They were not wrong to think in this way: the wealth of Asia far outpaced that of Solvia, and the luxury goods they wanted were all found in the Orient. Whatever bounty could be found overseas was difficult to extract and bring back. The overwhelming majority of those who set sail for the Utter West stayed there, never to return. Those who returned were more often than not recruiters, and were shunned by landholders who wanted to keep their farms staffed and merchants who thought this was all a vast distraction from the real war, the oldest war, between the deadly fanatics of Boddo and the warriors of Christ.

For groups such as the Mauri and Ispanians, however, one major boon did present itself. Sailing around Africa meant an alternative to Khardi tolls and the wartorn chaos of the Near East. It also meant opportunities to bring back vast cargos of salt in exchange for what the Ispanians considered a pittance. So while the Germans and Franks eagerly dreamed of Votive crusade and glory, the merchants of the south plotted how best to circumnavigate the vast continent to their south. It could be done – wise men all believed that much was obvious. Royal mathematicians in Ispanic courts bickered and disputed the distances involved, but by 1146, the first Italian-funded Ispanian voyage had reached Cape Watya.

In time the trickle of adventurers would become a flood.

First Steps

The first contacts between the Old and New Worlds were a series of utter disasters. Would-be conquerors were time and again scattered to the winds or overrun by their own ignorance.

Navigation and nautical technology as a whole was still in its infancy. Whole fleets and voyages were swallowed up in the passage.

If iron and steel would give the invaders an advantage, as many later scholars have postulated, it was not readily apparent in the early post-contact days. The early decades post-contact passed without major incidents, and after 1104, a series of pitched battles between natives and newcomers would primarily end with the newcomers buried by sheer weight of numbers, slaughtered despite technological advantages they presumed would keep them safe.

Few accounts of these early battles survive, and what stories we do have tell of huddled, starving Franks surrounded and picked off one by one. However, these tales of atrocity are not necessarily representative of the majority of these early post-contact massacres. Later archeology indicates that pitched battles were more common than previously believed – that the usual pattern of contact was one of brutal open warfare. The attritional patterns of later conflicts only began after the natives were decimated by disease and forced back into the hinterlands. In general these early battles were disastrous for the lightly-equipped seafarers who almost universally underestimated their native foes time and again. Open hospitality gave way to distrust, and soon the Caribbean was inflamed against the voyagers from the west.

However these disasters did not mark the end, but rather the beginning. The Europeans learned from their mistakes, and benefitted from the collapse of native populations in their absence. Future conquests swept islands already depopulated by plague and incipient social collapse. Conquering lords set up cities under “the authority of the king” and built wooden castles and churches so as to proclaim themselves victors. The use of “theatrical violence” brought many cautious or outright hostile tribes to heel, and combined with the taking of (overwhelmingly female) hostages as “wives” these early colonies were able to survive.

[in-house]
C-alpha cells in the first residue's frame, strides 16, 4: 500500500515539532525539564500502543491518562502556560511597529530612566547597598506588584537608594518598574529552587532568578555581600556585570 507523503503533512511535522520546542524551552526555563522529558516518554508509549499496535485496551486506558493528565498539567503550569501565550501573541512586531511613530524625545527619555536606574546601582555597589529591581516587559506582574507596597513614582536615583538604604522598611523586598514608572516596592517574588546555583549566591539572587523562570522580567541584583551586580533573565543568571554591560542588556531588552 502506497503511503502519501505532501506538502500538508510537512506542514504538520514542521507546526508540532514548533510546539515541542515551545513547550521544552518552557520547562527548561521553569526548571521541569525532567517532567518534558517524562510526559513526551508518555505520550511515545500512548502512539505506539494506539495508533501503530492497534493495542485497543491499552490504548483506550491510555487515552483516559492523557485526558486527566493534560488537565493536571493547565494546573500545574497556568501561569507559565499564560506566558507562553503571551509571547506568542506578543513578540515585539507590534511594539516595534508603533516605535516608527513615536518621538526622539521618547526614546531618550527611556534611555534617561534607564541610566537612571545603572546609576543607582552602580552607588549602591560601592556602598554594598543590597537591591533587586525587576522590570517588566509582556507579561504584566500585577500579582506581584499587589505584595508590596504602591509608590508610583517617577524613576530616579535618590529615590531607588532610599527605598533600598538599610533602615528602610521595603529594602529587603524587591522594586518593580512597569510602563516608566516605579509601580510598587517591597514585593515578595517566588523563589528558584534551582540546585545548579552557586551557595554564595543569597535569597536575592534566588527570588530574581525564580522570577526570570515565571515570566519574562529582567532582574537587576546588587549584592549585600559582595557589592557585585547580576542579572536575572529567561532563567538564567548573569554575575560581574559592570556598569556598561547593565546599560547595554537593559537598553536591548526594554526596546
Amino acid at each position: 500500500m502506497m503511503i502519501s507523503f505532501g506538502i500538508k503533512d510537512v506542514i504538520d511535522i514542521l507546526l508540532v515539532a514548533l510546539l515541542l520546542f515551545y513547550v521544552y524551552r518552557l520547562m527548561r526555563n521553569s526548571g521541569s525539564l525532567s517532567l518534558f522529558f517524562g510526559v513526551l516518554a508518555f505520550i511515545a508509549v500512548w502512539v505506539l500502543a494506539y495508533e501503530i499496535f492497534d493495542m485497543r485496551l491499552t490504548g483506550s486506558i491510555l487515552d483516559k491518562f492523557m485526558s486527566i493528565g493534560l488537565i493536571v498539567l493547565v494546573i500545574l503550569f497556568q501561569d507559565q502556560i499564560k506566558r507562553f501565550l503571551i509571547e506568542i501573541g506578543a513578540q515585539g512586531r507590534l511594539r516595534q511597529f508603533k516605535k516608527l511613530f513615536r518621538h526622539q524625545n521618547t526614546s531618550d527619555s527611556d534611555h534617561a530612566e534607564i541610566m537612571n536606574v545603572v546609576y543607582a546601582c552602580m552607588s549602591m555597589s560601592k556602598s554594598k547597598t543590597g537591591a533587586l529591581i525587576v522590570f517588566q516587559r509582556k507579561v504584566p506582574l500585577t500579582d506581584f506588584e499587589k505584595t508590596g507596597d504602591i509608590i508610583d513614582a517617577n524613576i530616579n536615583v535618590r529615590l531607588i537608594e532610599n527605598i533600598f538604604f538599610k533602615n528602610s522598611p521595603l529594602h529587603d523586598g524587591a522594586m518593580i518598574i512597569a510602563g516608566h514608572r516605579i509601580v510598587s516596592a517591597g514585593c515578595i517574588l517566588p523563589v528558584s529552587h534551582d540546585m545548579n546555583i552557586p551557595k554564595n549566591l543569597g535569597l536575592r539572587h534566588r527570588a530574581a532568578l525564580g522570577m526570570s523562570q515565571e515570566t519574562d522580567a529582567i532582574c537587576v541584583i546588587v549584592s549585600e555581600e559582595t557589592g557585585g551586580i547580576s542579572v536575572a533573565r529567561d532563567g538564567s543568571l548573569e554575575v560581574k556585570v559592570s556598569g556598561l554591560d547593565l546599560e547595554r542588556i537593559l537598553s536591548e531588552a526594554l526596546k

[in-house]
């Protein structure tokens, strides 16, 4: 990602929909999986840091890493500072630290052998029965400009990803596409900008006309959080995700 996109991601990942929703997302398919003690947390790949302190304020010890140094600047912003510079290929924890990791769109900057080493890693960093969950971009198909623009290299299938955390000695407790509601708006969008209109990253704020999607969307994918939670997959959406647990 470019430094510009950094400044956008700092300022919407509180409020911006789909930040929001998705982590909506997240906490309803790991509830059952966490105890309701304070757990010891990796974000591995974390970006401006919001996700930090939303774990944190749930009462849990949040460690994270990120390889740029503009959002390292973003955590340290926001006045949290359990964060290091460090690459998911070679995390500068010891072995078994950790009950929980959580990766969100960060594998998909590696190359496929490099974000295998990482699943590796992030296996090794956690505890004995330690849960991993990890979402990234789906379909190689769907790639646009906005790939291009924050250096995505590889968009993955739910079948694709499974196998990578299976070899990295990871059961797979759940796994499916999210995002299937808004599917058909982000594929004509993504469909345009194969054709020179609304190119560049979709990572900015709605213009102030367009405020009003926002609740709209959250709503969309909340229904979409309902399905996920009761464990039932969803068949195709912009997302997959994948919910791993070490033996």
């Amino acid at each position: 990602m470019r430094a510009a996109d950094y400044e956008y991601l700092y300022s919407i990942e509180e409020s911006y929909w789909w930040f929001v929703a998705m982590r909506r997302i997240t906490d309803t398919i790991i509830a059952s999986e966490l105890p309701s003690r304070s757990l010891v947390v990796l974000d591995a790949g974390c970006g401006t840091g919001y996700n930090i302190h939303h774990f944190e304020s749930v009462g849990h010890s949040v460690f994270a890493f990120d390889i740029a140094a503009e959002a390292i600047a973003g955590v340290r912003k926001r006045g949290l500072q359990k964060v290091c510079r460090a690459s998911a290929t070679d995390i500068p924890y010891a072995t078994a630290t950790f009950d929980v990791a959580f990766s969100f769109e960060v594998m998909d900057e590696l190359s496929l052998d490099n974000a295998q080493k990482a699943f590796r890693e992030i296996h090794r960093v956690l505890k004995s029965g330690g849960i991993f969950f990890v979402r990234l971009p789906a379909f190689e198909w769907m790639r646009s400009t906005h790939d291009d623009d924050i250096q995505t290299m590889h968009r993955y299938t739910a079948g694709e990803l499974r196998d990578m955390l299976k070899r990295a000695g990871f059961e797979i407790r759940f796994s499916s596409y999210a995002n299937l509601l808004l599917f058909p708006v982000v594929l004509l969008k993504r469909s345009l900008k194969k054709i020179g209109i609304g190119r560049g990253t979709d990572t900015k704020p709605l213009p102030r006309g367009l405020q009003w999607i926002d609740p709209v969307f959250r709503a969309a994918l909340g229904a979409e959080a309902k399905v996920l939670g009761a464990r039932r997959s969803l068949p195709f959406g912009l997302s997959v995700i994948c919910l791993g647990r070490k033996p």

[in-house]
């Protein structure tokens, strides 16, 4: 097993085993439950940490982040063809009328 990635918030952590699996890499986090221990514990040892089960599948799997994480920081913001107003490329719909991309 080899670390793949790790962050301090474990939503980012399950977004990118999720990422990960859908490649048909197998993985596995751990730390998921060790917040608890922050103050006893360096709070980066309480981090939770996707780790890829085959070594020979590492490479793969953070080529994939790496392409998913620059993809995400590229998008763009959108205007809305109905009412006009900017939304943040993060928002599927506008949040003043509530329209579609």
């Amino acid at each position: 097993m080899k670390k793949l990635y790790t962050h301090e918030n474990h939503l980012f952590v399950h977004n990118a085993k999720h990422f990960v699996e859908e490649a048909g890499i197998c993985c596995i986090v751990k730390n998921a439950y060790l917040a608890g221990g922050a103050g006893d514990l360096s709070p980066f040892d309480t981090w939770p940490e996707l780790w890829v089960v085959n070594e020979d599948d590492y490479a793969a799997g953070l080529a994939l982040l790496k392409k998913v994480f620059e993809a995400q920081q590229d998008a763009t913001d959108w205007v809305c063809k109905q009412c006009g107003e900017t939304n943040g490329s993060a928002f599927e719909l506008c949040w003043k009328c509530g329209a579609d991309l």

One Hundred Ships

There is no more vivid image of the conquest of Tolteca in the popular imagination than that of Mansa Nfansou and his hundred ships setting sail from Fula country. Occurring a mere century after the initial contact, Mansa Nfansou and his adventures quickly took on the aspect of legend or myth, and few accurate chronicles of his voyage have survived. There is a gulf in the historical record – between the legendary hundred ships and scattered accounts from the petty “Duke” of Tahiti, who records no more than five ships limping into his harbor. The famed Mansa in his account is a proud and arrogant man, a warlord who refuses to acknowledge the disastrous storms that have ruined his fleet and left him “as a beggar in the Carib Sea” – a king reduced to eating his valuable warhorses.

From there, Nfansou’s next steps become difficult to trace, not for a want of accounts, but for the confusion of those royal historians and Norse chroniclers who travelled with him. He either landed near the city of “Cuetsala” or “Cuetseleuca” on the Gulf of Tolteca, the location of which is lost to history. Shortly thereafter he began involving himself in the affairs of native kings, and rode to the city of “Ohsakag” – where in a ceremony which rapidly became confused by issues of translation, he demanded the submission of the Ohsakagi King and his entourage.

The ensuing war was brutal chaos, but another wave of disease would fortuitously strike a year after his landfall, and Ohsakagi would be destroyed by a rival city state that has been identified to a large degree of certainty as Coyolapan. Shortly thereafter, a war with the Sabotegi would throw him back on the defensive, and Nfansou’s chaotic and tumultuous rise to the top would continue.

The Norse and Fula chroniclers who charted Nfansou’s ascension to power are broadly responsible for the legendary quality of his conquests and the pervasive misconceptions which endure to this day about his victories. The Norse in particular emphasized the individual heroism of a small band of conquering heroes holding back endless waves of chaotic barbarians. To them, Nfansou’s foes dressed in carnival motley. Each battle was a legion of unrestrained cannibal demons throwing themselves on the long-armed and stern warriors of the Fula, who kept disciplined ranks and repulsed their foes time and again. The native allies of the Fula feature not at all in their accounts. The savage chaos of warriors armed with stone clubs assailing the finely armored horsemen of the Fula made for a beautiful and romantic picture, but an inaccurate one. Equally fraudulent was the Fula depictions, which emphasized the pseudodivine glory of Nfansou, the heroics of the cavalry charge, and their enormous, incomprehensibly vast fleet and army which won submission after submission with a minimum of effort.